Dd Response: General Mischief Dance Theater's "Rascals with Altitude"

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Photo by John Abbot

Photo by John Abbot

On April 27th, I headed to Alphabet City for General Mischief Dance Theater’s Rascals with Altitude. The company, self-described as “dedicated to reinforcing the power that joy and laughter have in communicating ideas,” aims at “engaging audiences emotionally, socially, and physically.” Though I found it strange that such an open-hearted bunch would self-identify as rascals, I went with it.

That day’s program consisted of five pieces. First was “Hardball,” a duet playing off the Boston Red Sox/New York Yankees baseball rivalry. Hearkening back to the production’s title, the performers were airborne for most of this piece. With harnesses around their pelvises that attached on either side to long springs covered with fabric, Emily S. Vartanian and Dare Harlow used the strength of their arms and legs to swing, invert, rotate, and bounce through the air. Though initially fun to watch, the movements grew repetitive and boring. I would have liked to see greater emphasis on showmanship; clearer, more precise facial and hand gestures; and attention to details like stage make-up and neat hair.

“Buzz” followed, a quintet illustrating a day-in-the-life of a young person in New York City. Though the scope of this concept is very limited, this dance included one of the most engaging moments of the entire production, when the light of 5 iPhone screens looped and curved in the air across the otherwise pitch-black stage, the hands holding them unseen. It was a great idea, one that I wish had been given more time in rehearsal (the unison movement phrases did not always read as such) and in the piece overall—patterns of light are more stimulating and widely accessible than a thinly developed look at twenty-somethings living in NYC.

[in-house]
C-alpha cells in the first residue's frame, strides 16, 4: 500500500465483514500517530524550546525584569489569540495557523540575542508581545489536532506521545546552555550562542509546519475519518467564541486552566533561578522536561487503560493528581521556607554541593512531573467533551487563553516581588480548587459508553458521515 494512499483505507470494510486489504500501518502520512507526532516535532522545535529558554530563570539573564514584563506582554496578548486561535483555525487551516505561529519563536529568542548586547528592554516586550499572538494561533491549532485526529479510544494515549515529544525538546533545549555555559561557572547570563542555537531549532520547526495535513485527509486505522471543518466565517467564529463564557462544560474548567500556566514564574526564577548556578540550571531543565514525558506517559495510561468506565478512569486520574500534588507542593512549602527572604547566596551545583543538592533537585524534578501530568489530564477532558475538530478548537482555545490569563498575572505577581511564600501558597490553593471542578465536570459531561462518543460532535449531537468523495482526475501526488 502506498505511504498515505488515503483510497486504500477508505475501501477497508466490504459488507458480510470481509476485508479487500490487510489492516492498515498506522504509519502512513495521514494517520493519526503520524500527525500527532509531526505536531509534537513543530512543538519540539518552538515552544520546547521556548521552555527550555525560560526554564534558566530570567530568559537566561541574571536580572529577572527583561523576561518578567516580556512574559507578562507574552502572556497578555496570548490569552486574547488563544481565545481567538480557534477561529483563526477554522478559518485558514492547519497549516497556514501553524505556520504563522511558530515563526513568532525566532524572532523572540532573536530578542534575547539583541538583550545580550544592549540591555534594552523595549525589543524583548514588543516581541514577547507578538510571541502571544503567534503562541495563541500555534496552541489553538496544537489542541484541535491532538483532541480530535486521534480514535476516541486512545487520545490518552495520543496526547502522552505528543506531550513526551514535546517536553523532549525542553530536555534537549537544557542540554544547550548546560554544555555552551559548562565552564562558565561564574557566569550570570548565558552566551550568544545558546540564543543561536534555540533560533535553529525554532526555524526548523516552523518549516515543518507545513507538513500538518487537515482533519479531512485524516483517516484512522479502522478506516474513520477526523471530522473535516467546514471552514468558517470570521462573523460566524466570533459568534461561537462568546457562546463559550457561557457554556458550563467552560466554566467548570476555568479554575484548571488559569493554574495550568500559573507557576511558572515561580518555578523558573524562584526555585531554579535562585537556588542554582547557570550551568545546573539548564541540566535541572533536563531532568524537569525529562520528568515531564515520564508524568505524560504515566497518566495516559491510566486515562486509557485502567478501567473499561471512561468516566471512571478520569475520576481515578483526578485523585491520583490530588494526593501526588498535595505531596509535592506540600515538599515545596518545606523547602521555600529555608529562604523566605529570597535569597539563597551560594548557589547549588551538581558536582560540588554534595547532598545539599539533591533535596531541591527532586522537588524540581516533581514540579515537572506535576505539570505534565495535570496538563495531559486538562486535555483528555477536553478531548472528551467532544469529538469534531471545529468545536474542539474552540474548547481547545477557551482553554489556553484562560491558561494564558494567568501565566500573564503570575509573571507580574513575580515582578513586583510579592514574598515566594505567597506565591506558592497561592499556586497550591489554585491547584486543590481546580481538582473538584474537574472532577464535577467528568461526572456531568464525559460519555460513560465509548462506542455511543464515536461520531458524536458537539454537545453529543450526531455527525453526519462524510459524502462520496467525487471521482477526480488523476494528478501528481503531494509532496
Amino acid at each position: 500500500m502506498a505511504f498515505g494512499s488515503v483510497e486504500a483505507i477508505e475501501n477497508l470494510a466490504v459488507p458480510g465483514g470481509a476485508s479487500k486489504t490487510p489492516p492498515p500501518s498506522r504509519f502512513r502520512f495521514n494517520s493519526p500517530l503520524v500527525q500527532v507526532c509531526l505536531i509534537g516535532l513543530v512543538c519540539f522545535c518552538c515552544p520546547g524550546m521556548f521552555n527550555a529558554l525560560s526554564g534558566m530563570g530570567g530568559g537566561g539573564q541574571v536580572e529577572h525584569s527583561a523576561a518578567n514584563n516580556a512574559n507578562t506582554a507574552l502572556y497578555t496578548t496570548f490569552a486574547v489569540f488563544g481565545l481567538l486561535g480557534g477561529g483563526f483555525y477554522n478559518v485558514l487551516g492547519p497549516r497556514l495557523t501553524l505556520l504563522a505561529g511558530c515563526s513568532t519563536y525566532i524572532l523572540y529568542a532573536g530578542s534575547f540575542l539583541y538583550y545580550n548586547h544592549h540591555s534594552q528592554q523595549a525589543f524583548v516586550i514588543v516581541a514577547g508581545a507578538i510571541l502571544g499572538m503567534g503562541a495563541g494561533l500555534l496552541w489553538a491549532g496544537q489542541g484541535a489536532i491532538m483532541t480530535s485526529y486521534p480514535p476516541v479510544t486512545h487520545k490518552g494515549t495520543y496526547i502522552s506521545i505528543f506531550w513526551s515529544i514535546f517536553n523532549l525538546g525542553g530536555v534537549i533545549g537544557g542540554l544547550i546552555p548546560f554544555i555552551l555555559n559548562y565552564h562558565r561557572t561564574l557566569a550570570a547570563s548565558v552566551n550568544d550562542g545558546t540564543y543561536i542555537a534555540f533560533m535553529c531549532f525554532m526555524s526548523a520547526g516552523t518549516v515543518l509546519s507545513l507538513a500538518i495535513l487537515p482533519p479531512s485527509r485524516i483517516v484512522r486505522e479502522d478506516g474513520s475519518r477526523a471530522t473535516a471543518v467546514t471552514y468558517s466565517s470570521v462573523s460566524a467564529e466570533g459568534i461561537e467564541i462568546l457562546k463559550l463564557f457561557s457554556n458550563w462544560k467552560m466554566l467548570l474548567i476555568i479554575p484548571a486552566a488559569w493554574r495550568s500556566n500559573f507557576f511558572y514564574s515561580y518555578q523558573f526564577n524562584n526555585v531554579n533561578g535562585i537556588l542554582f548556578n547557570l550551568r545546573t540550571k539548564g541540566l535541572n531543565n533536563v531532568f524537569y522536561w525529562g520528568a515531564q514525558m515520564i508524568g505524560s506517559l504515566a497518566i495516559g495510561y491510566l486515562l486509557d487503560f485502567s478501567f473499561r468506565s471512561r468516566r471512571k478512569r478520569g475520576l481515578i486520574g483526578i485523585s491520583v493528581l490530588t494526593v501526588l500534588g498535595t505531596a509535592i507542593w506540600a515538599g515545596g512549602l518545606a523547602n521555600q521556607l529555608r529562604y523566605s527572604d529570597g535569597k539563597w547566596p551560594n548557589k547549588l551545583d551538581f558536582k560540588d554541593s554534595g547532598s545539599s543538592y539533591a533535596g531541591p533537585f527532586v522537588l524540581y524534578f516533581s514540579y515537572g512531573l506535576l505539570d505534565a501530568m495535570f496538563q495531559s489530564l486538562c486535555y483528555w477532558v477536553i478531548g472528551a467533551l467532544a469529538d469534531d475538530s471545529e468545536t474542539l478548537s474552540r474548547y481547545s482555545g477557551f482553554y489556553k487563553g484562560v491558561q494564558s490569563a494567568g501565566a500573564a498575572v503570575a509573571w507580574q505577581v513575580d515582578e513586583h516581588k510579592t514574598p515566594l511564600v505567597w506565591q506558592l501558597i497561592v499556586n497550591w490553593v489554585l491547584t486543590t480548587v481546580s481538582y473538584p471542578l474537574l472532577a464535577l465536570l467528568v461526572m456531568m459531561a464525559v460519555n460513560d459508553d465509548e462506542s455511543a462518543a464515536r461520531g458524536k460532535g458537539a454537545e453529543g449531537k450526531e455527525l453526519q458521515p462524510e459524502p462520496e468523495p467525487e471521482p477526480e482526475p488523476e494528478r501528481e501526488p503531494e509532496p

Next, Dare Harlow and Quincie Hydock performed their co-creation “Role Play,” a duet that addressed social pressures placed on girls and women. I respect their intention to make choreography about serious sociocultural issues. Yet, this piece left me unsatisfied, both in terms of its choreography and its treatment of the subject matter. I think “Role Play,” would benefit if refocused. Do Harlow and Hydock want to make us laugh, make us think, show us how well they dance, joke around with music, or tell us a story? I don’t know, and I’m not sure they do either.

Fourth up was “Air Time,” pretty much a repeat of “Hardball.” Instead of the earlier rivalry theme, this duet was ornamented with other dancers running between, rolling below, or yelling words of encouragement at the airborne performers. I saw little purpose to this piece besides giving another person the chance to showcase her skill using the flight apparatus.


Photo by John Abbott

Photo by John Abbott

Closing the program was “Suite Shel,” a series of dances inspired by the poems of Shel Silverstein. Two moments of this work did justice to the whimsy and beauty of Silverstein’s poetry, the first being Susie Williams’s aerial performance in “Web,” which was mesmerizing. Wearing a black unitard, she twisted, turned, climbed up, and slid down a brown rope, elegantly evoking the image of a spider spinning its web. I couldn’t help but wonder why the choreographer chose a dark-colored, thick rope to signify the spider’s thread, but Ms. Williams’ exquisite performance made up for that peculiarity. The second moment of note in “Suite Shel” was a group dance called “Shoes” in which the dancers borrowed audience members’ shoes, placed them on their hands, and danced as if their hands were a second pair of feet. Though the piece was slow to start and its content largely underdeveloped, it closed with perhaps the funniest moment of the whole program, when the dancers formed a can-can kickline by moving just their arms and shoe-covered hands. Why not make a whole dance based on that concept, and invest in (or just collect) some shoes of the company’s own?

Rascals with Altitude made me reflect both on how much I love the idea of encouraging active audience engagement during a show, and also how challenging it is to do that successfully. General Mischief Dance Theater has the right idea in committing to make audience participation part of their performances, but they still have work to do when it comes to incorporating this element effectively and efficiently. I hope that they no longer pit the audience against the performers. I relate to, admire, and value the performing artists that I go to see. Why would I want to berate, bewilder, or threaten those same artists? Encouraging that sort of relationship between artist and audience flies in the face of common sense and business sense. Plus, for me at least, it just isn’t fun to do.

I look forward to seeing what the members of General Mischief Dance Theater come up with as they continue to gain experience as a performing arts ensemble.

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